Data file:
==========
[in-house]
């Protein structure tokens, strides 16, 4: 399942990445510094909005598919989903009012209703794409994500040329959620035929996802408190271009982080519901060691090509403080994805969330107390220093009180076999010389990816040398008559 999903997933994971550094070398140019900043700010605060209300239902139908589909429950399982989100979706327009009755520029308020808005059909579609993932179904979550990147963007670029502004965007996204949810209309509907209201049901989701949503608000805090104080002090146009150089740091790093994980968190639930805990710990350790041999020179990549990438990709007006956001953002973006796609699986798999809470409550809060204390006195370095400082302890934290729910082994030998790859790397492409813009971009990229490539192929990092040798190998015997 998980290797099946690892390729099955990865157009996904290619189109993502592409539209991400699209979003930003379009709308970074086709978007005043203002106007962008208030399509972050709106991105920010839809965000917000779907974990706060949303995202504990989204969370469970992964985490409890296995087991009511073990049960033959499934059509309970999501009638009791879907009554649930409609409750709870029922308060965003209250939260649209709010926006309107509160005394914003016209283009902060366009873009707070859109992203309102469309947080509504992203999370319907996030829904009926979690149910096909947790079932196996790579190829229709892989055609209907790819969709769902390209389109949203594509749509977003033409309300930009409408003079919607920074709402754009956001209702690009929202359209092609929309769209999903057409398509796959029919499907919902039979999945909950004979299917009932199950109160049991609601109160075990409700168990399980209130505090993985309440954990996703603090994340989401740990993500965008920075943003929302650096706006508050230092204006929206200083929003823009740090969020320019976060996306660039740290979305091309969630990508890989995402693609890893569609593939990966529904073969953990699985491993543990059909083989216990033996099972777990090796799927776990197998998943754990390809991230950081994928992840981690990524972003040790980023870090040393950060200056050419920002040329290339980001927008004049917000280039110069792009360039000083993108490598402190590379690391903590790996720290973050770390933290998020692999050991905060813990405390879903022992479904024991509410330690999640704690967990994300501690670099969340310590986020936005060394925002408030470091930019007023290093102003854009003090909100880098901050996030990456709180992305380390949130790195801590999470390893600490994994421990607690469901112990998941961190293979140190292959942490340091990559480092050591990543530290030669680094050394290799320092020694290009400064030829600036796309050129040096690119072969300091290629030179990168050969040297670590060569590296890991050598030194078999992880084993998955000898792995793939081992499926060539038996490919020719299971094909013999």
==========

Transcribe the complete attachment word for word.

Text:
[in-house]
């Protein structure tokens, strides 16, 4: 399942990445510094909005598919989903009012209703794409994500040329959620035929996802408190271009982080519901060691090509403080994805969330107390220093009180076999010389990816040398008559 999903997933994971550094070398140019900043700010605060209300239902139908589909429950399982989100979706327009009755520029308020808005059909579609993932179904979550990147963007670029502004965007996204949810209309509907209201049901989701949503608000805090104080002090146009150089740091790093994980968190639930805990710990350790041999020179990549990438990709007006956001953002973006796609699986798999809470409550809060204390006195370095400082302890934290729910082994030998790859790397492409813009971009990229490539192929990092040798190998015997 998980290797099946690892390729099955990865157009996904290619189109993502592409539209991400699209979003930003379009709308970074086709978007005043203002106007962008208030399509972050709106991105920010839809965000917000779907974990706060949303995202504990989204969370469970992964985490409890296995087991009511073990049960033959499934059509309970999501009638009791879907009554649930409609409750709870029922308060965003209250939260649209709010926006309107509160005394914003016209283009902060366009873009707070859109992203309102469309947080509504992203999370319907996030829904009926979690149910096909947790079932196996790579190829229709892989055609209907790819969709769902390209389109949203594509749509977003033409309300930009409408003079919607920074709402754009956001209702690009929202359209092609929309769209999903057409398509796959029919499907919902039979999945909950004979299917009932199950109160049991609601109160075990409700168990399980209130505090993985309440954990996703603090994340989401740990993500965008920075943003929302650096706006508050230092204006929206200083929003823009740090969020320019976060996306660039740290979305091309969630990508890989995402693609890893569609593939990966529904073969953990699985491993543990059909083989216990033996099972777990090796799927776990197998998943754990390809991230950081994928992840981690990524972003040790980023870090040393950060200056050419920002040329290339980001927008004049917000280039110069792009360039000083993108490598402190590379690391903590790996720290973050770390933290998020692999050991905060813990405390879903022992479904024991509410330690999640704690967990994300501690670099969340310590986020936005060394925002408030470091930019007023290093102003854009003090909100880098901050996030990456709180992305380390949130790195801590999470390893600490994994421990607690469901112990998941961190293979140190292959942490340091990559480092050591990543530290030669680094050394290799320092020694290009400064030829600036796309050129040096690119072969300091290629030179990168050969040297670590060569590296890991050598030194078999992880084993998955000898792995793939081992499926060539038996490919020719299971094909013999």